Some industrial robots carry out repetitive actions without variation, such as in typical ’pick and place’ applications. These actions are determined by programmed routines that specify the direction, velocity, acceleration, deceleration, and distance of a series of coordinated movements.
Job-specific training brings value to companies but can be very complicated when it comes to making sure every worker has had the best training possible to effectively produce the best products for customers. Especially in the manufacturing industry, efficiency is key and if products are not consistent with quality, they will be worse off in the economy.
Pharmaceutical companies use machine vision systems in automated production lines to inspect injection needles, which are unusable if blunt or bent. Multiple cameras photograph needles as they flow through the system on powered conveyors. Sophisticated computer software analyses the captured images to determine needle sharpness and check the contour of the tube. Industrial robots use this information to separate and discard defect needles.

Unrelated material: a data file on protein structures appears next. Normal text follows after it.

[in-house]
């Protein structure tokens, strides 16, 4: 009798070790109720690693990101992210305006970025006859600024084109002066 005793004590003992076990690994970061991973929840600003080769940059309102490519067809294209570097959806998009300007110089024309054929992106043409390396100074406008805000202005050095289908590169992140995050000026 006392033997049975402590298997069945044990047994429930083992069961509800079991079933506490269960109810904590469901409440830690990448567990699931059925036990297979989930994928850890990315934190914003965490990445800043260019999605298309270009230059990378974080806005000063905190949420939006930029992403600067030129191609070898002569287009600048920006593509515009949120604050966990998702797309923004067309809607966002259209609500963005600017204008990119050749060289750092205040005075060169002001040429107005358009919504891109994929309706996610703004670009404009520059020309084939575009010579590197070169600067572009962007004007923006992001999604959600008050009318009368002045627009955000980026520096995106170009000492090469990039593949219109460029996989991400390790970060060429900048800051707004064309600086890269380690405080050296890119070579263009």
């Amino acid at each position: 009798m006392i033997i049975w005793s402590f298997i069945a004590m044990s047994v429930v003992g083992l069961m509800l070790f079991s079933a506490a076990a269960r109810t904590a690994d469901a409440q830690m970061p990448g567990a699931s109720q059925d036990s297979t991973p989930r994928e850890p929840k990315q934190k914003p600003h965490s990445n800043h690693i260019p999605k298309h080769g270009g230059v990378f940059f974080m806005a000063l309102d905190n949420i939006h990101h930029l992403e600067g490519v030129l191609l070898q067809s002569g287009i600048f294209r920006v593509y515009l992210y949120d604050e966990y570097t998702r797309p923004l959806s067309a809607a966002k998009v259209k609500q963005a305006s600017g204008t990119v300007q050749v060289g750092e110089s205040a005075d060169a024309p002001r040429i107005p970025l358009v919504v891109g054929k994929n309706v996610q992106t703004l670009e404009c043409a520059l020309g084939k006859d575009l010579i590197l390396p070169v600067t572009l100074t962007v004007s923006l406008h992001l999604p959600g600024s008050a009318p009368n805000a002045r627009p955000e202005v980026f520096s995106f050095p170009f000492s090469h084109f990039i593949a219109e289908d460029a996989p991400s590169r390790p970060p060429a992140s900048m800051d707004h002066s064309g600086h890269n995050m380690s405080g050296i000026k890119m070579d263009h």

Robots are made up of easily available materials. Steel, cast iron and aluminum are commonly used for making the arms and bases of robots. In mobile robots, rubber tires are fixed for smooth and quiet operation. Robots may be electronically operated and also laser or radio controlled. The exposed parts of the robot are enveloped with flexible neoprene sheaths and bellows.
Nearly every day a news story is published that proclaims the U.S. manufacturing industry is dead and little if any manufacturing hiring is occurring. Take these claims with a grain of salt. U.S. manufacturers are thriving. But they are not the low tech, unskilled-labor businesses of twenty or thirty years ago. They have integrated so much technology into the manufacturing process that they require highly trained employees.